Daily CSR
Daily CSR

Daily CSR
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Supply Chain Transparency Reveals The Reason Of ‘Vanilla Boom’ In Madagascar


The battle of vanilla farmers and vanilla thieves in a country of chronic malnutrition to meet global demand is a battle that urges the multinational buyers to forsake commodity purchase model.

Dailycsr.com – 25 June 2018 – Madagascar’s northern Sava is humid region, wherein the shaded jungle canopies shelters growing vanilla vines. The local villagers guard their vanilla crop as a “precious metal”, given the strong demand of “natural vanilla”. On the other hand, the demand when met with “bad harvest” coupled with “money laundering” has been responsible for a price hike.
Often farmers have faced their vines being “stripped bare” in the dark of the night, as the thieves smuggled them to buyers “in the far-off capital of Antananarivo” which is a supply hub for western European, Asian and American markets. Madagascar supplies 80% of global natural vanilla, which is at the moment in the clutch of a “vanilla boom”.
In the words of Helvetas’s agricultural expert, Eugenia Lopez:
“People are saying, ‘I don’t care about growing food to feed myself. I only want to grow vanilla’.”
In fact, girls even drop out of schools for marrying “vanilla barons”. As Ms Lopez added:
“People are buying cars and motorbikes that they won’t even be able to fill with petrol when the price of vanilla crashes”.
Madagascar has a chronic malnutrition’s history, which is now dealing with under-development issues, while the vanilla thieves seem to add more trouble to the country. Nevertheless, NGOs seem to continue to build pressure on “multinationals” to be transparent with their supply chain origins including the “conditions of the people who produce them”.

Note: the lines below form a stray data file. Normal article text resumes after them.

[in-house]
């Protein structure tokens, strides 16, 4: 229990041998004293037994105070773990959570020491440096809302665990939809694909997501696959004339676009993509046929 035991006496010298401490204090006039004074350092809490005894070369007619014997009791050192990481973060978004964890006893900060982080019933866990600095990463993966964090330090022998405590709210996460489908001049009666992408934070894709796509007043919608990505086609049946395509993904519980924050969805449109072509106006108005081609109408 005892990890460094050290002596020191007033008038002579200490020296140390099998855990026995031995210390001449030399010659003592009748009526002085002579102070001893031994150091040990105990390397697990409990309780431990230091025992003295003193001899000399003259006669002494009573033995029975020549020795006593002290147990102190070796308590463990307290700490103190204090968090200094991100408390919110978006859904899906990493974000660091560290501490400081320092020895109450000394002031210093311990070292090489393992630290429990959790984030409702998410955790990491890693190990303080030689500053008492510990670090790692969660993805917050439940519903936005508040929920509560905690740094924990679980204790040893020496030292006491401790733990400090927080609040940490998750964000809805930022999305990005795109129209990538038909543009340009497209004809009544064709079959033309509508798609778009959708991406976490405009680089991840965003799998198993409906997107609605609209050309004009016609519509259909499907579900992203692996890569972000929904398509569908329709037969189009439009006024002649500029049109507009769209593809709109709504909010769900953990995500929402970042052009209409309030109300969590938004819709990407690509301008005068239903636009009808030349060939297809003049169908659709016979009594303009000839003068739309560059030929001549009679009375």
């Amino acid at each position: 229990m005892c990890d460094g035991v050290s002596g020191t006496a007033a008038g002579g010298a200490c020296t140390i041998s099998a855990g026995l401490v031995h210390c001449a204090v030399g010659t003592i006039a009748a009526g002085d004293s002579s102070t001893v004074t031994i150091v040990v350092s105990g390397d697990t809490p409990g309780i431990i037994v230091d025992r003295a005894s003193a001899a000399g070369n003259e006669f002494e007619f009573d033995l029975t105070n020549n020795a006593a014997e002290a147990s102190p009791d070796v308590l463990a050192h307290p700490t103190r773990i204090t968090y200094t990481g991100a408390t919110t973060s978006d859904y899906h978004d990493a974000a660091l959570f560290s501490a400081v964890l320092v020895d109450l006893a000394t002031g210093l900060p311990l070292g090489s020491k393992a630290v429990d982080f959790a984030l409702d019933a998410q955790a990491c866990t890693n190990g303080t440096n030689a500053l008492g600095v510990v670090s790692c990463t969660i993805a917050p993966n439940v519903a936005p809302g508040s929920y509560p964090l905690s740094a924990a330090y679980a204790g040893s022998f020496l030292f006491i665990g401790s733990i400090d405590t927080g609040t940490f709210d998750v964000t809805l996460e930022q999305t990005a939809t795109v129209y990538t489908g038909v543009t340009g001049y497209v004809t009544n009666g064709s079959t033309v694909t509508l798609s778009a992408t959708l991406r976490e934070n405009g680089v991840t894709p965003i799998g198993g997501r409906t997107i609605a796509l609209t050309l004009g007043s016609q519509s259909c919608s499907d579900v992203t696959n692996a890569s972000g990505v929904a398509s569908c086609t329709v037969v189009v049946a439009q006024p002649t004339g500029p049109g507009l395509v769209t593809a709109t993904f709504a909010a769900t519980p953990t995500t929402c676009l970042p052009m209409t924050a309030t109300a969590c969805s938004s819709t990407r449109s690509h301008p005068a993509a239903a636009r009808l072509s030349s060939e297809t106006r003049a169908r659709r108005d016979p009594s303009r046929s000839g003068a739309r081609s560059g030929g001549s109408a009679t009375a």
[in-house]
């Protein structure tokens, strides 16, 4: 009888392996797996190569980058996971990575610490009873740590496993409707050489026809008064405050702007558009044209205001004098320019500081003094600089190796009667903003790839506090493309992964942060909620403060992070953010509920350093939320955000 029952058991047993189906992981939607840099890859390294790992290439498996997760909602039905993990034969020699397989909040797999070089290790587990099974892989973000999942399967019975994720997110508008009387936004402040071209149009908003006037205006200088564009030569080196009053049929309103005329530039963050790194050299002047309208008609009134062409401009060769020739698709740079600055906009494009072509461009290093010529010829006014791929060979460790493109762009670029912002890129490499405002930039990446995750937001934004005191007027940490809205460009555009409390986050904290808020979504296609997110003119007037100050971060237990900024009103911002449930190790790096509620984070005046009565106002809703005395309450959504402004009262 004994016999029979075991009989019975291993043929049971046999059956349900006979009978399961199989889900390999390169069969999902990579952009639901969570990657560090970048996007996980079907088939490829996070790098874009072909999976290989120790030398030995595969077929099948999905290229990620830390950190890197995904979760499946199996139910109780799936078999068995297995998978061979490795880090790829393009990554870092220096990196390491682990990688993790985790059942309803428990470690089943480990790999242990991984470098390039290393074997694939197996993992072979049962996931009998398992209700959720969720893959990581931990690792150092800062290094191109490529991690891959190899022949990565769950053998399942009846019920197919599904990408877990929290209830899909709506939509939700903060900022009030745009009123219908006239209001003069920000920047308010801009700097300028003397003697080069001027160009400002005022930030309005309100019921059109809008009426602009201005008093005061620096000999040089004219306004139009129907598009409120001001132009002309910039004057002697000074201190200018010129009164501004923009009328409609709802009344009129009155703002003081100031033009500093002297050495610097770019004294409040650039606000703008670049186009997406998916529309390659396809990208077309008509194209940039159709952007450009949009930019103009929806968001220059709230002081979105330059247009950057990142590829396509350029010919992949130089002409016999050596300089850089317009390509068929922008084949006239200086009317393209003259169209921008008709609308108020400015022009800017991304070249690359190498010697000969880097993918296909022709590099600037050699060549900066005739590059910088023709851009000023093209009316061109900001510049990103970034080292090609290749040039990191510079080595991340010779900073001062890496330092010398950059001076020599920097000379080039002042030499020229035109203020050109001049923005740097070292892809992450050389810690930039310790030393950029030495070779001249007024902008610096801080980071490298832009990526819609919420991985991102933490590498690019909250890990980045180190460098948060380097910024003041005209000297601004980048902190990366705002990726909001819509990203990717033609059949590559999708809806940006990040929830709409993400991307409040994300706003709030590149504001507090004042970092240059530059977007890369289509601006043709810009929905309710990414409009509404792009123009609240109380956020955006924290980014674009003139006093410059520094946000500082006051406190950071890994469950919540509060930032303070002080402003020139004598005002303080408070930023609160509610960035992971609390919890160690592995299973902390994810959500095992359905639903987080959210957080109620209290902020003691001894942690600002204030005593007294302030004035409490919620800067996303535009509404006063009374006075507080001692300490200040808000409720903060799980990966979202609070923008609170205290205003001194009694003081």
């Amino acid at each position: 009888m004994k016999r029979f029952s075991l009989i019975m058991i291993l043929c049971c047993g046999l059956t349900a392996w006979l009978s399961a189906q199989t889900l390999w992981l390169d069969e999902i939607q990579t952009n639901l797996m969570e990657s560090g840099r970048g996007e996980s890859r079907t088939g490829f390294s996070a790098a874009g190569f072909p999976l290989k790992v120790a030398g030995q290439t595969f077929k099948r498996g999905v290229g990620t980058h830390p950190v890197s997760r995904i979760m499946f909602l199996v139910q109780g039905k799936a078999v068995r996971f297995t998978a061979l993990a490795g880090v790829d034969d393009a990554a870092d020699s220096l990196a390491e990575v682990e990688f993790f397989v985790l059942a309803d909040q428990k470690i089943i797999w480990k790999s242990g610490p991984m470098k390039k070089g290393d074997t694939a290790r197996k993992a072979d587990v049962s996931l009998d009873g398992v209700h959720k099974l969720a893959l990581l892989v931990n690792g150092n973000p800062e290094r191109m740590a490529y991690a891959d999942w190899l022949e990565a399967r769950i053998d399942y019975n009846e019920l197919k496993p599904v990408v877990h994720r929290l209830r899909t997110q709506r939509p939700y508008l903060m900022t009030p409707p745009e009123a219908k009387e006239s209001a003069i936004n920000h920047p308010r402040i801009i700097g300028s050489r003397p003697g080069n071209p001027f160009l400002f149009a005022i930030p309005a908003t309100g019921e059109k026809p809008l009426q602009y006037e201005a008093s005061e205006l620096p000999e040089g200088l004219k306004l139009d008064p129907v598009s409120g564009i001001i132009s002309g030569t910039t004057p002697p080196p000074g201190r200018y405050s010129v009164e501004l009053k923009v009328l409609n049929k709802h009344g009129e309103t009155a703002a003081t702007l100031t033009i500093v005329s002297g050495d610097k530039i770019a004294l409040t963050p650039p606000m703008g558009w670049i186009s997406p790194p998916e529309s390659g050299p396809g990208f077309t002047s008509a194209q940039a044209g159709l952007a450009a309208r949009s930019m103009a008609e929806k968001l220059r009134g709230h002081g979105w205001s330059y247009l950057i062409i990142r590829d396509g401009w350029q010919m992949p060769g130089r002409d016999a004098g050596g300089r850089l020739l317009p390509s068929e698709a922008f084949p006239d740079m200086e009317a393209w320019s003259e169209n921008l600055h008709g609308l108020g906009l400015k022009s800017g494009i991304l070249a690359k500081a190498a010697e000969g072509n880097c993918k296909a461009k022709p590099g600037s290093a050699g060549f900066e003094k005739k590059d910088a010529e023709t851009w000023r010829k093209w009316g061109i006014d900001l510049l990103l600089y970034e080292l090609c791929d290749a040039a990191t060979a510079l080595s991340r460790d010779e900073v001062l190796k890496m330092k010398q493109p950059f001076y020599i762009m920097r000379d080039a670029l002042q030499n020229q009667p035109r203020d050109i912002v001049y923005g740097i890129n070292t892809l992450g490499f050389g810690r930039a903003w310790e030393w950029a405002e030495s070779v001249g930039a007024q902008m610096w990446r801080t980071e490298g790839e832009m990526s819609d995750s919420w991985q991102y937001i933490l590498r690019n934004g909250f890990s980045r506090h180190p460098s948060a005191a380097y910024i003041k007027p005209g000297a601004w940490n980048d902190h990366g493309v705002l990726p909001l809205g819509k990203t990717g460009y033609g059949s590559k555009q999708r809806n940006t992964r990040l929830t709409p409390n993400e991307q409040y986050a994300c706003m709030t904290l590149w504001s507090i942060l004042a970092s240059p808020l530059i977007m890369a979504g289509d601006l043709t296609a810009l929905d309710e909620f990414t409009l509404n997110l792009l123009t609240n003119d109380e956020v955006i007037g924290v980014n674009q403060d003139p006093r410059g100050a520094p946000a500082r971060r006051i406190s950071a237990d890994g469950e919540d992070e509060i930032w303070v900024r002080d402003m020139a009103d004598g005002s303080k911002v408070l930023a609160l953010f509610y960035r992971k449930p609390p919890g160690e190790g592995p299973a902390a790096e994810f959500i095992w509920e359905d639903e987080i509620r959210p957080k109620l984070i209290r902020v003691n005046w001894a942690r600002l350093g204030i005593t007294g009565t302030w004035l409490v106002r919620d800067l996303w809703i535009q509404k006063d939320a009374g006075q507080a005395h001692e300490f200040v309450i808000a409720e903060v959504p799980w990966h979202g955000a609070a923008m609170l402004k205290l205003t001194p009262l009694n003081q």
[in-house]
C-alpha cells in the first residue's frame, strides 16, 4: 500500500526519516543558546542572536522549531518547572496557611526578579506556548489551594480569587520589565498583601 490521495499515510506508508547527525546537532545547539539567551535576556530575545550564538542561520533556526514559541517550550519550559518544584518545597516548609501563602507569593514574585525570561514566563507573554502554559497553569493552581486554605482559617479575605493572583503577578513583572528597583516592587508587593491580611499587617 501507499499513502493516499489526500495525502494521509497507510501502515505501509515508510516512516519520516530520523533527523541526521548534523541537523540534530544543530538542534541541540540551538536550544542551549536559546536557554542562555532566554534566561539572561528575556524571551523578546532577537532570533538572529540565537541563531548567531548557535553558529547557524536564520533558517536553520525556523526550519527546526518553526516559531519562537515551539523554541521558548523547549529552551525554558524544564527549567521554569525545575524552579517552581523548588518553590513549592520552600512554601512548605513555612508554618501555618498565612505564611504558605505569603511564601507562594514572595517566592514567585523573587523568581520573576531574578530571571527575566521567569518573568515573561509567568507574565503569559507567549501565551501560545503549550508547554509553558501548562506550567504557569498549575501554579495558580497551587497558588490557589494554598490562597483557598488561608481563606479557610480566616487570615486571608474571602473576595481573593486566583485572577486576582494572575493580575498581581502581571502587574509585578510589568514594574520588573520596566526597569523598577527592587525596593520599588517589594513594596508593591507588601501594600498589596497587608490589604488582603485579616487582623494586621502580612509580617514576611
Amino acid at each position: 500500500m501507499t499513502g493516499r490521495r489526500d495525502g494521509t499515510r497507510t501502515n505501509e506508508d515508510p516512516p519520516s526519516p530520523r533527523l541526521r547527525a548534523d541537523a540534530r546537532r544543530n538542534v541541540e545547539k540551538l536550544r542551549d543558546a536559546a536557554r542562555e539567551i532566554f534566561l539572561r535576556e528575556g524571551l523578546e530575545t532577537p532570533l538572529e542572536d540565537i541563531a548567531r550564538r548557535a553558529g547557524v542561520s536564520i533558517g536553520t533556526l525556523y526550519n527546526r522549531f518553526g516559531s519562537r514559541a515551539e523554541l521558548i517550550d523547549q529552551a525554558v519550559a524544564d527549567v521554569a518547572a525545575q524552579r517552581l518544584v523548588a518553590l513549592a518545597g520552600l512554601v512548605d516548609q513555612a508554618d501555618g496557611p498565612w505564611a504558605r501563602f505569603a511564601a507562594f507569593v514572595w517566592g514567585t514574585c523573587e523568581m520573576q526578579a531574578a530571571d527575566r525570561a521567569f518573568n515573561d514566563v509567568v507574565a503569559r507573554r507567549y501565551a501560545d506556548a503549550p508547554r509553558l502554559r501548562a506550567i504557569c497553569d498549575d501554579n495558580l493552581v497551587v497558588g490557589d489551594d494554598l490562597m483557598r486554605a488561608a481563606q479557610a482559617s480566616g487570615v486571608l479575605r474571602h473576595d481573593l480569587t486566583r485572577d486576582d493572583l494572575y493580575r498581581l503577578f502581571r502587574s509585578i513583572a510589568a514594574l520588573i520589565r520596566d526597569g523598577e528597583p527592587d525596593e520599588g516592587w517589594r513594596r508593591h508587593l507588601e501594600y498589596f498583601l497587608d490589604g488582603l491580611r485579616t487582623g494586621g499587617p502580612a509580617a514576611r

Victoria Mars is a “fourth-generation member” of Mars family which own the chocolate brands like “Snickers and Twix”. The Company of Mars also buys 0.5% of the vanilla produced on a global scale. While, Victoria Mars said:
“I think what everybody’s discovering is that the supply chain is broken. We’ve got to take some responsibility. Vanilla is a small piece, but we’ve got to start somewhere.”
While, the Head of Procurement and Sustainability at Mars, Barry Parkin thinks that companies need to bring in a “change” in their commodity purchase trends, while he also declares that “the age of commodities” are now over.
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